Deputy first minister John Swinney has warned Liz Truss’s tax cuts proposed during the Tory leadership election could have a negative effect on the Scottish budget.
Mr Swinney told BBC Scotland’s The Nine on Wednesday evening he did not think the UK government led by Ms Truss “believed in public services”.
The comments came after he announced that £500 million in cuts would have to be made to the Scottish Government’s budget on Wednesday.
He said: “What I take from the direction of travel of the new Prime Minister’s government is this is going to be a government that does not really invest in public services and does not believe in public services.
“That presents some very real dangers to the public finances of Scotland.
There are no easy choices in this current environment.
“Essentially if the Prime Minister changes the balance between the amount of tax raised and the amount of public spending, and goes down the route of of reducing public spending, there is a risk that public spending in Scotland could fall as a consequence because of the way in which the block grant is calculated by changes to public expenditure in England.
“We need to see exactly what proposals the Prime Minister comes forward with and of course, there is a danger that the Prime Minister can bring forward proposals which will actually have a negative effect on our budget, depending on the way in which she decides to undertake those tax reductions.”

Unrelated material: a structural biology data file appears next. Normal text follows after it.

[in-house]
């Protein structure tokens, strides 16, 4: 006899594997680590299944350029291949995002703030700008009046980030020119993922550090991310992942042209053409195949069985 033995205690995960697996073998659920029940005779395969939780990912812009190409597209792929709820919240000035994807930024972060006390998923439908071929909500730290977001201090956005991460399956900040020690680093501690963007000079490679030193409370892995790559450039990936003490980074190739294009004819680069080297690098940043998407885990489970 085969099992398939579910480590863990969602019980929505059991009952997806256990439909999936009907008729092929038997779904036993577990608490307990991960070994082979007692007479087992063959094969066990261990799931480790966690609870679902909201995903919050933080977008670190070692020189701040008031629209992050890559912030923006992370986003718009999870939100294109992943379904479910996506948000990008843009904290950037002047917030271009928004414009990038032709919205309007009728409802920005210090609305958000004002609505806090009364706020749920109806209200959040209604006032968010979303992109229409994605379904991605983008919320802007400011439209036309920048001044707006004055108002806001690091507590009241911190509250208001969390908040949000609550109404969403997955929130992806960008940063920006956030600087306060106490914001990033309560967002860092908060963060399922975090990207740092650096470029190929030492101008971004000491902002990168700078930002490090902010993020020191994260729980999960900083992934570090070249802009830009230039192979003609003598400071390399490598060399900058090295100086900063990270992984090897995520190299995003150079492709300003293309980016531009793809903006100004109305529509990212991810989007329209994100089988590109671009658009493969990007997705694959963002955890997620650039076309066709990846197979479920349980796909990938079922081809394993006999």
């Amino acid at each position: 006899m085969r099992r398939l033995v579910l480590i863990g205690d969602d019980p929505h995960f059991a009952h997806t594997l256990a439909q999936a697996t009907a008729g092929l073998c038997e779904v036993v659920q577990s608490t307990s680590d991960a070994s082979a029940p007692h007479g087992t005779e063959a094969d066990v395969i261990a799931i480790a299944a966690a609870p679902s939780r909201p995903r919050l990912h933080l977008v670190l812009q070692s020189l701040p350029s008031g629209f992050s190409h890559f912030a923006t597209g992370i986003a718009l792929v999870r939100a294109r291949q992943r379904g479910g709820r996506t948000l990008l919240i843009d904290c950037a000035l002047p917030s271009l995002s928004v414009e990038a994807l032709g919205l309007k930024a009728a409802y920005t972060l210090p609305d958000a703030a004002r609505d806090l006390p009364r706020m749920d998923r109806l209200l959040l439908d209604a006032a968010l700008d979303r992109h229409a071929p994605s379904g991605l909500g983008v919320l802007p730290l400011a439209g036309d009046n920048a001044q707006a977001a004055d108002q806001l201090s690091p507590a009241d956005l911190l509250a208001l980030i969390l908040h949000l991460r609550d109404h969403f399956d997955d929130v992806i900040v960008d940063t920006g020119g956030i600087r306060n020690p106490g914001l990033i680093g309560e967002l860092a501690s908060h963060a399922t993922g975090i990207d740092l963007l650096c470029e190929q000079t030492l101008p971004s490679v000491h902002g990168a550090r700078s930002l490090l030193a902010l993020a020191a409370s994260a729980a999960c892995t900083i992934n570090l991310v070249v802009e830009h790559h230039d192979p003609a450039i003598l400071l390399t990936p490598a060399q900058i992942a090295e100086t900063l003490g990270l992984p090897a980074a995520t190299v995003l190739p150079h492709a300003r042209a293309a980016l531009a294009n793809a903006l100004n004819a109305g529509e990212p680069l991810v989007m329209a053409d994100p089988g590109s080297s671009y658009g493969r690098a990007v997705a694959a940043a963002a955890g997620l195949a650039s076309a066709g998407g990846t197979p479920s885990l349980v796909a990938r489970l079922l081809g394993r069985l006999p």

The Perthshire MSP argued that the Scottish Government is dealing with a “finite sum of money” and cited pay demands from public sector workers as a reason for making “difficult decisions”.
Mr Swinney added: “We can’t borrow. We can’t change taxes. We can’t take steps to expand the size of the resources available to us. We have to live within those resources and I have a duty to balance the budget over the course of a year.
“With the effect of the cost crisis, the cost of delivering public services is increasing. The pay demands that we are meeting are obviously higher than we budgeted for. And as a consequence, we have got to take some really difficult decisions to enable us to balance the budget.
“There are no easy choices in this current environment.
“I understand that public sector workers clearly are worried about their own financial situation.
“But fundamentally, if we want to pay for those deals, we’ve got to take money away from other public services and our public projects.”